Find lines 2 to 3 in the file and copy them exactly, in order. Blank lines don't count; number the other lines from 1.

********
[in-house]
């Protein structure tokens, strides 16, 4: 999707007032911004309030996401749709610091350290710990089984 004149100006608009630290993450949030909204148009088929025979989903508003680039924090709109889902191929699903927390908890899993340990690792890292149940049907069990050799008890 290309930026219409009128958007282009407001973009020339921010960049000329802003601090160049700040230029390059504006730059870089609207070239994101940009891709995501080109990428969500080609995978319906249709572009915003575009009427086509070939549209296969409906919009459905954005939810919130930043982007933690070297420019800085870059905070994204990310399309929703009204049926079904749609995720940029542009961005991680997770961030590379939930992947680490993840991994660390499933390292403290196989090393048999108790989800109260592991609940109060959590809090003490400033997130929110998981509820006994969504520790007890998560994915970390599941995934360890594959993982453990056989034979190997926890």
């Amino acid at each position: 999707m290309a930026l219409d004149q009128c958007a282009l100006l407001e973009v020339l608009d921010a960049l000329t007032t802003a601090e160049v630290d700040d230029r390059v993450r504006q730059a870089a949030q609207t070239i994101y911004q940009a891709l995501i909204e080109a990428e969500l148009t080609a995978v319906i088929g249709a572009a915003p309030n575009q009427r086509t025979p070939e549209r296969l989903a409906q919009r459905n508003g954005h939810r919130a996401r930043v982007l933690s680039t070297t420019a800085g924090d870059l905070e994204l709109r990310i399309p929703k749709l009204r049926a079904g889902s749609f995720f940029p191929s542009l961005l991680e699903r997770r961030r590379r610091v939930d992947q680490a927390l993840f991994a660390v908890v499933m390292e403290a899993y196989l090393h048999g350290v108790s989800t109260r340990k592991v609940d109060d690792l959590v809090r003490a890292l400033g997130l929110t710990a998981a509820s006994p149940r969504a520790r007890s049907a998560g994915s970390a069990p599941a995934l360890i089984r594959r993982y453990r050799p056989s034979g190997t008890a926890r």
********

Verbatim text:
């Protein structure tokens, strides 16, 4: 999707007032911004309030996401749709610091350290710990089984 004149100006608009630290993450949030909204148009088929025979989903508003680039924090709109889902191929699903927390908890899993340990690792890292149940049907069990050799008890 290309930026219409009128958007282009407001973009020339921010960049000329802003601090160049700040230029390059504006730059870089609207070239994101940009891709995501080109990428969500080609995978319906249709572009915003575009009427086509070939549209296969409906919009459905954005939810919130930043982007933690070297420019800085870059905070994204990310399309929703009204049926079904749609995720940029542009961005991680997770961030590379939930992947680490993840991994660390499933390292403290196989090393048999108790989800109260592991609940109060959590809090003490400033997130929110998981509820006994969504520790007890998560994915970390599941995934360890594959993982453990056989034979190997926890």
């Amino acid at each position: 999707m290309a930026l219409d004149q009128c958007a282009l100006l407001e973009v020339l608009d921010a960049l000329t007032t802003a601090e160049v630290d700040d230029r390059v993450r504006q730059a870089a949030q609207t070239i994101y911004q940009a891709l995501i909204e080109a990428e969500l148009t080609a995978v319906i088929g249709a572009a915003p309030n575009q009427r086509t025979p070939e549209r296969l989903a409906q919009r459905n508003g954005h939810r919130a996401r930043v982007l933690s680039t070297t420019a800085g924090d870059l905070e994204l709109r990310i399309p929703k749709l009204r049926a079904g889902s749609f995720f940029p191929s542009l961005l991680e699903r997770r961030r590379r610091v939930d992947q680490a927390l993840f991994a660390v908890v499933m390292e403290a899993y196989l090393h048999g350290v108790s989800t109260r340990k592991v609940d109060d690792l959590v809090r003490a890292l400033g997130l929110t710990a998981a509820s006994p149940r969504a520790r007890s049907a998560g994915s970390a069990p599941a995934l360890i089984r594959r993982y453990r050799p056989s034979g190997t008890a926890r």